Which Brands to Avoid and Which to Look For When Cat Food Shopping
But contrary to the title, I’m going to list the brands in reverse order.
Note: This page is about to undergo a radical remodel in coming days. In the meanwhile, here are all the brands involved in the massive 2007 pet food recall, all of which I would consider part of the “Ugly” category.
Foods that fail the ingredients test
Just about anything you can find in a regular grocery store. This includes:
- Purina (either Cat Chow or ONE)
- Meow Mix
- Generic chain-store brands
- Fancy Feast
- Tender Vittles
Generally speaking, all these brands contain far too much carbohydrate, over-use colorings and flavorings (next time you see a can of 9Lives, check the ingredient listing and see how high caramel color and titanium dioxide are on the list), and use poor-quality ingredients.
Foods that fail the quality control test
I’m adding these brands to the Ugly list because they’ve had too many quality control issues. The two primary culprits are Diamond and Nutro.
Diamond Pet Foods
Diamond has had three high-profile recalls in less than four years:
1. In December 2005, nineteen different lines from three different brands they manufactured (Diamond, Country Value and Professional) were recalled due to aflatoxin contamination.
3. In October 2009, their Premium Edge cat food was recalled due to thiamine deficiency.
- Diamond Naturals
- Artemis (Fresh Mix, Osopure and AgaRx lines only)
- Wellness (dry only)
- Taste of the Wild
- Chicken Soup for the Pet Lover’s Soul
- Premium Edge
- Country Value
- Bright Bites
- Kirkland Signature (the Costco house brand)
- Note: The 2007 recall for Kirkland Signature food was due to the batch manufactured by American Nutrition, Inc.
- Solid Gold (dry food only)
- Natural Balance
- Note: Natural Balance is also packed by other companies, and a batch of food manufactured by Castleberry’s Food Company was recalled in July 2007 due to botulinum toxin contamination.
- The 2007 recall was due to food manufactured by American Nutrition, Inc.
Three reasons why Nutro made the list:
1. They try to market themselves as being more “holistic,” but some of the meat meal they used for dog food tested positive for pentobarbital—which, if you believe the FDA, doesn’t mean it’s bad for your pet, but I, for one, am deeply, deeply skeptical.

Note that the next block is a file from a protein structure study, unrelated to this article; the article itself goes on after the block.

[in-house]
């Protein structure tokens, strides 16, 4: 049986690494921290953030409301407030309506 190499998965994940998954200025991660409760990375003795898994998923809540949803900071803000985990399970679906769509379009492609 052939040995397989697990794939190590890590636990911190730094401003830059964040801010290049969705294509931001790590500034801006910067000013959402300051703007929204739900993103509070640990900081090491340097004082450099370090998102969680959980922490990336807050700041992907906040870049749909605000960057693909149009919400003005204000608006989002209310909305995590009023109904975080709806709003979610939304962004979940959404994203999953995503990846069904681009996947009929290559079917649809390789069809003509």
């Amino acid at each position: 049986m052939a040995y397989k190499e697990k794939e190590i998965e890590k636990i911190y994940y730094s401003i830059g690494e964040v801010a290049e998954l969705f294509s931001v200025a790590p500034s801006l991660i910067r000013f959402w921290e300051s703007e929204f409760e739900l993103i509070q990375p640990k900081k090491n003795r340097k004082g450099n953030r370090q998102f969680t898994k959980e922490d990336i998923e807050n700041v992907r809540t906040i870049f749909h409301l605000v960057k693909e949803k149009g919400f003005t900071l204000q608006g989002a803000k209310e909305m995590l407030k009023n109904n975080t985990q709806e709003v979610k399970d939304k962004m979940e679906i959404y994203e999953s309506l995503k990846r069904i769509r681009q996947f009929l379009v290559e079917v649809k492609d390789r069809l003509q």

2. They were also involved in the 2007 food recall.
3. In May 2009, they recalled six different formulations across two different lines of their cat food (Natural Choice and Max Cat) for zinc and potassium deficiencies.
These brands are marketed as “premium” and typically charge quite a bit more than the companies listed above, but they aren’t much better. What’s more, many of the names on this list were part of the big pet food recall in 2007. The sad truth is, most of these companies use exactly the same manufacturer and exactly the same ingredients from exactly the same sources.
- Science Diet
- ProPlan (a Ralston-Purina subsidiary)
These companies all flunk the test when it comes to issues like use of by-products, ingredient quality, use of preservatives like ethoxyquin, BHA and BHT, unusually high carbohydrate content, etc.
These brands usually claim that to use “human-grade” ingredients, eschew artificial preservatives, and seem to get the fact that cats are carnivores. This doesn’t mean these companies are perfect; they’re some of the worst culprits when it comes to throwing in trendy “holistic” supplements in cat food that are actually toxic to cats, like alfalfa and rosemary. Yes, the quantities used are minute, but if I’m wigging out about 150 ppm ethoxyquin, you bet I’m viewing this sort of practice with a jaundiced eye. Look through the ingredient list carefully, and make sure to rotate between brands that do and don’t contain these iffy ingredients.
But by and large, the companies listed below are reputable and provide decent-quality food. If you mix and match a good variety of flavors and brands from the list below, you’ll probably be feeding your cats a better diet than 90% of all the cats out there.
- Newman’s Own Organics
- Wellness (grain-free canned food only)
- California Naturals
- Eagle Pack
- Nature’s Variety
- Sensible Choice
- Advanced Pet Diets
- Active Life
- Natural Life
- Wysong – I only recommend their all-meat canned foods (which require calcium and taurine supplementation) and the canned Anergen formula because their regular diets contain large quantities of soy. Even their canned food often contains either corn, rice and barley or all three—way too many starchy grains for a canned food. However, they do get props for being honest about the limitations of all commercial foods, even their own, and reading their website was what introduced me to the idea of home-made diets.
Bonus Round: Companies That Supply Raw Food
There are a few companies right now making raw food (either “complete and balanced” diets, whole ground prey or meat with bone you’ll need to add supplements to, or both) if you’re interested in giving that a shot instead of making your own. I’ve used and can recommend Wholefoods4pets, Nature’s Variety and Primal.
- Steve’s Real Food
- Nature’s Variety
- Bravo (note: they recalled a batch of chicken blend in September 2007 due to Listeria and Salmonella contamination)
- Aunt Jeni’s
- Wysong Archetype
- Columbia River Natural Pet Foods (available only in the Pacific NW, provides only ground meat and bone and raw meaty bones)
- Hare Today (Located in Pennsylvania, provides only ground whole prey and RMBs)
- Wholefoods4pets (Located in Washington state, provides only rabbits, either whole or ground)